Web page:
Qualitatively Interpreting the Equilibrium Constant:
-If Kc is a large number (example: 4.1x108) the products are favored at equilibrium, and there will be more product than reactant. To obtain Kc, the reactants are in the denominator, and when you divide by a smaller and smaller number (as the reactants dwindle and the products emerge), the value of Kc will get bigger and bigger.
-If Kc is a very small number (example: 4.6x10-31) the reactants are favored at equilibrium, and there will be more reactant than product. Again, to obtain Kc, the products are in the numerator, and when you divide a small number (products) by a larger number (reactants), the value of Kc will be very small.
-If Kc is within an order of magnitude near 1 (example: 7.2), there is an even distribution of reactants and products.
-If Kc = 0, there has been no reaction.
Predicting the Direction of Reaction:
Qc = reaction quotient
-Obtained the same exact way used to obtain Kc. Plug in the concentrations of the products raised to the power of their coefficients, divided by the concentrations of the reactants raised to the power of their coefficients.
-The only difference is Kc is at equilibrium and Qc is not. So we can use Qc to see how to get to Kc.
-If Qc > Kc, numerator is too big, need more reactant, reaction will shift to the left
-If Qc < Kc, denominator is too big, need more product, reaction will shift to the right -If Qc = Kc, already at equilibrium
Calculating Equilibrium Concentrations:
1. Set up a table of concentrations (Initial, Change, and Equilibrium expressions in x)
2. Substitute expressions in x for equilibrium concentrations into the equilibrium-constant equation.
3. Solve the equilibrium-constant equation for the values of the equilibrium concentrations.
Note: If you cannot get rid of a squared x term easily by simply taking the square root of everything (which will happen if your initial concentrations are the same), you will have to use the quadratic equation.
This will yield two answers, only one answer will be correct. If one is positive and the other is negative, the positive answer is the correct answer. If both are positive, plug the answers into your x expressions to see which one is realistically plausible (doesn't yield a negative number for any concentrations).
Changing Reaction Conditions:
-Le Chatelier's Principle: when a system in chemical equilibrium is disturbed by a change in temperature, pressure, or a concentration, the system shifts in equilibrium composition in a way that tends to counteract this change variable.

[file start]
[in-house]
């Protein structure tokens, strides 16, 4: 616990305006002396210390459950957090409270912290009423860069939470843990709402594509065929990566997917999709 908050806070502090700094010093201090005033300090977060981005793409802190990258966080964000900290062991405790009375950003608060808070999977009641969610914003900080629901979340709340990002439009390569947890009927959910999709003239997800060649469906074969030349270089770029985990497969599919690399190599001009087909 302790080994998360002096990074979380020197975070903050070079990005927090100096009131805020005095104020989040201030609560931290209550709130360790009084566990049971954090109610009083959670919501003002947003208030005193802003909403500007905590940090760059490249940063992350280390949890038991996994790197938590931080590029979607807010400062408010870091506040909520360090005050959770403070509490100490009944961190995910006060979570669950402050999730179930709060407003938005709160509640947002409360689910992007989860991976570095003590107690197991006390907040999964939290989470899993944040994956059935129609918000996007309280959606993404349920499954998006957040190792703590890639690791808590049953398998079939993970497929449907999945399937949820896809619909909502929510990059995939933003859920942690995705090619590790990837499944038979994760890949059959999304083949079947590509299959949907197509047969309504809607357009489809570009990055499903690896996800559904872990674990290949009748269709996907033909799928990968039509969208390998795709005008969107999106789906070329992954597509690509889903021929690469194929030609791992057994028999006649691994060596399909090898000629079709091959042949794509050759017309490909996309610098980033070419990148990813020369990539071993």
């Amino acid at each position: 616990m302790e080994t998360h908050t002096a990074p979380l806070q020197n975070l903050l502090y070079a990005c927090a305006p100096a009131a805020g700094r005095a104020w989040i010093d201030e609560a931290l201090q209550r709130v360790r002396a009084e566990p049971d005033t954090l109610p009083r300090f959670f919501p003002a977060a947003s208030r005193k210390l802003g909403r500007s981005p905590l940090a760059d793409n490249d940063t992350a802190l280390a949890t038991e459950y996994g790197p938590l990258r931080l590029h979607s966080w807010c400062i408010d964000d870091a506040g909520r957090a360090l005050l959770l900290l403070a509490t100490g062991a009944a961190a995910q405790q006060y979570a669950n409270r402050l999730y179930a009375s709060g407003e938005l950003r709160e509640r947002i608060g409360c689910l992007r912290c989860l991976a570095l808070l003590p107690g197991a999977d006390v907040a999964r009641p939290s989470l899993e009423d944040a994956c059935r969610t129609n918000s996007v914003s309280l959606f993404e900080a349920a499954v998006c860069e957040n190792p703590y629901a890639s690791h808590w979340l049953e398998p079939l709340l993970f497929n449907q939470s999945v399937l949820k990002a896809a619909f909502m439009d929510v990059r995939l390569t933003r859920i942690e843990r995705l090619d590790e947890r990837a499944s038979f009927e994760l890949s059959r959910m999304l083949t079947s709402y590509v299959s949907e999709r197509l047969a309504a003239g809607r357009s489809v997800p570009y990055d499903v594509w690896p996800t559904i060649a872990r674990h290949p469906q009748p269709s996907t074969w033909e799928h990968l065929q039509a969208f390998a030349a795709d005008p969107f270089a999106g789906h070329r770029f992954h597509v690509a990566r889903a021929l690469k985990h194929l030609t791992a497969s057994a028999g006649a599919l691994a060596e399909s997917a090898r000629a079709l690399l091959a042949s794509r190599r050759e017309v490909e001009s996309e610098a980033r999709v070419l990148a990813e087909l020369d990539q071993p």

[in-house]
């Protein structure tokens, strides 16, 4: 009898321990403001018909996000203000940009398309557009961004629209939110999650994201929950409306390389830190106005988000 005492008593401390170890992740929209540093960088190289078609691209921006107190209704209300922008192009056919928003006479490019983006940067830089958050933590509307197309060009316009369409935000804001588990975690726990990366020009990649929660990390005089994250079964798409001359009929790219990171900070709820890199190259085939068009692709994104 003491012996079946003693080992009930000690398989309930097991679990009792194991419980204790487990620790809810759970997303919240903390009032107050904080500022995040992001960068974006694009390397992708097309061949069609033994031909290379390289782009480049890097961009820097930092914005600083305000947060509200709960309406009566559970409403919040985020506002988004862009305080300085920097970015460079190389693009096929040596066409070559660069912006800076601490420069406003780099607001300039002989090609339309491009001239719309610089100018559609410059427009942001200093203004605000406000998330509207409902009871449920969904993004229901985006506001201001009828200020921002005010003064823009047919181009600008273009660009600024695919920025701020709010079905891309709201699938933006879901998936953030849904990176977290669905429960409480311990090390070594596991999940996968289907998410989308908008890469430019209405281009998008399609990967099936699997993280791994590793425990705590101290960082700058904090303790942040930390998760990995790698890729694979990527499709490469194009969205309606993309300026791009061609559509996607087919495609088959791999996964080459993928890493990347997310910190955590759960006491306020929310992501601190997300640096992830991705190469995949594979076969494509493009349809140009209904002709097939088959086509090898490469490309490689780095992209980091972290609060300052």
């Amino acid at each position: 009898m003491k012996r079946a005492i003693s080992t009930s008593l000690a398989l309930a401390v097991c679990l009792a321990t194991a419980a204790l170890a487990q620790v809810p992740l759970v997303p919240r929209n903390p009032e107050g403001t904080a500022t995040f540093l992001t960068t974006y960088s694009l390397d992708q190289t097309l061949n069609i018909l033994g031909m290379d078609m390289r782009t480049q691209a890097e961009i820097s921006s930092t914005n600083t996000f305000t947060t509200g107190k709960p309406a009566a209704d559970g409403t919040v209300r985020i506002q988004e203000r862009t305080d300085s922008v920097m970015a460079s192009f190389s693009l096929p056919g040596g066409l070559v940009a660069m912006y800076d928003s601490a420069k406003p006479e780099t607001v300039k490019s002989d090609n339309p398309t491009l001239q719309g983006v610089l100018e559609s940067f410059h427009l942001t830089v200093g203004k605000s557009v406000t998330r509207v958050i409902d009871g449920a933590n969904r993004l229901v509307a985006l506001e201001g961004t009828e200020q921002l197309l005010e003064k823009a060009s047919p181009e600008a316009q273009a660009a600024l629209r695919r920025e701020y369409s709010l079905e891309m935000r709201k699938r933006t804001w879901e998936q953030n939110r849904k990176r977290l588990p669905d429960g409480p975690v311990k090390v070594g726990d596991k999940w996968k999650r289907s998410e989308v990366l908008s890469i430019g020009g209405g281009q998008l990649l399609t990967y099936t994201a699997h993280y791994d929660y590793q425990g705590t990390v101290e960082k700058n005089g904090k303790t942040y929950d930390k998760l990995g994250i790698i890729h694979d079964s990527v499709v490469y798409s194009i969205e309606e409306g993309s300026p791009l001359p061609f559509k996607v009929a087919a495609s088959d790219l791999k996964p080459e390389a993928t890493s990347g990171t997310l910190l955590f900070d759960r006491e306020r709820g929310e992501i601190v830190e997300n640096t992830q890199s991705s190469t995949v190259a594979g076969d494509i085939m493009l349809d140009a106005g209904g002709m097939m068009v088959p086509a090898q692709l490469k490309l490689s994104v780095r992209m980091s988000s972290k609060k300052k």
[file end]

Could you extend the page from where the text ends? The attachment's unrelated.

-Three ways to alter equilibrium concentration of a gaseous reaction mixture:
1. Changing concentrations
2. Changing the partial pressures of the products and reactants by changing the volume
3. Changing the temperature
-When more reactant is added or product removed from the reaction vessel, the reaction will shift to the right to compensate for this gain/loss.
-When more product is added or reactant removed, the reaction will shift to the left to compensate. More reactants will be produced and amount of product will be subsequently decreased.
-Pressure is directly proportional to moles of gas, so a decrease in the volume of a reaction vessel will cause the reaction to move in the direction that has a smaller number of moles of gas.
-An increase in volume will cause the reaction to move in the direction that has a larger number of moles of gas.
-When there are equal numbers of moles of gas on either side of the reaction (example: 2 total moles of reactant yields 2 total moles of product), then a change in pressure causes no shift in the reaction.
-Must know the change in enthalpy of a reaction (ΔH) to know how temperature will shift the reaction.
-If ΔH is negative, the reaction is exothermic. Heat can be "imagined" to be a product of the reaction, and when you increase a product, the reaction will shift to the left to compensate. So adding heat to an exothermic reaction will cause it to shift to the left. And a temperature decrease will cause the reaction to shift to the right.
-If ΔH is positive, the reaction is endothermic. Heat can now be imagined to be a reactant. When you increase a reactant, the reaction will shift to the right to compensate. So adding heat to an endothermic reaction will cause it to shift to the right. And a temperature decrease will cause the reaction to shift to the left.
Effect of a Catalyst:
Kc is unaffected by a catalyst. The rate of reaction increases, but the final composition at equilibrium will be the same!